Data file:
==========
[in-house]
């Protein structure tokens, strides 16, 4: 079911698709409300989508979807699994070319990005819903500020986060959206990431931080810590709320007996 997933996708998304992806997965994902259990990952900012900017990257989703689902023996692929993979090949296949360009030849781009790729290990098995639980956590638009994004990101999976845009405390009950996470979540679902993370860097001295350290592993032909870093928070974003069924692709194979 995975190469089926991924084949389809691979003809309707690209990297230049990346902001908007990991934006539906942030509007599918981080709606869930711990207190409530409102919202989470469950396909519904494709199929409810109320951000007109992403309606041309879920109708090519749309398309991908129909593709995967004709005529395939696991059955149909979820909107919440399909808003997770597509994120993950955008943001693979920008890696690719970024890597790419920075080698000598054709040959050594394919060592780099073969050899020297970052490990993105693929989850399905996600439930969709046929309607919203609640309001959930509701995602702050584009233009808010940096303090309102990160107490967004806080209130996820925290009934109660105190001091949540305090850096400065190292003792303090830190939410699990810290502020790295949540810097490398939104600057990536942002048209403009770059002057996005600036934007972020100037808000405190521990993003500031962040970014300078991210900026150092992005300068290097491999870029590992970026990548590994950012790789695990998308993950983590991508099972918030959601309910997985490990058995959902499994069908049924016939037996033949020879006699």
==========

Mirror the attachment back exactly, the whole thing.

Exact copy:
[in-house]
């Protein structure tokens, strides 16, 4: 079911698709409300989508979807699994070319990005819903500020986060959206990431931080810590709320007996 997933996708998304992806997965994902259990990952900012900017990257989703689902023996692929993979090949296949360009030849781009790729290990098995639980956590638009994004990101999976845009405390009950996470979540679902993370860097001295350290592993032909870093928070974003069924692709194979 995975190469089926991924084949389809691979003809309707690209990297230049990346902001908007990991934006539906942030509007599918981080709606869930711990207190409530409102919202989470469950396909519904494709199929409810109320951000007109992403309606041309879920109708090519749309398309991908129909593709995967004709005529395939696991059955149909979820909107919440399909808003997770597509994120993950955008943001693979920008890696690719970024890597790419920075080698000598054709040959050594394919060592780099073969050899020297970052490990993105693929989850399905996600439930969709046929309607919203609640309001959930509701995602702050584009233009808010940096303090309102990160107490967004806080209130996820925290009934109660105190001091949540305090850096400065190292003792303090830190939410699990810290502020790295949540810097490398939104600057990536942002048209403009770059002057996005600036934007972020100037808000405190521990993003500031962040970014300078991210900026150092992005300068290097491999870029590992970026990548590994950012790789695990998308993950983590991508099972918030959601309910997985490990058995959902499994069908049924016939037996033949020879006699």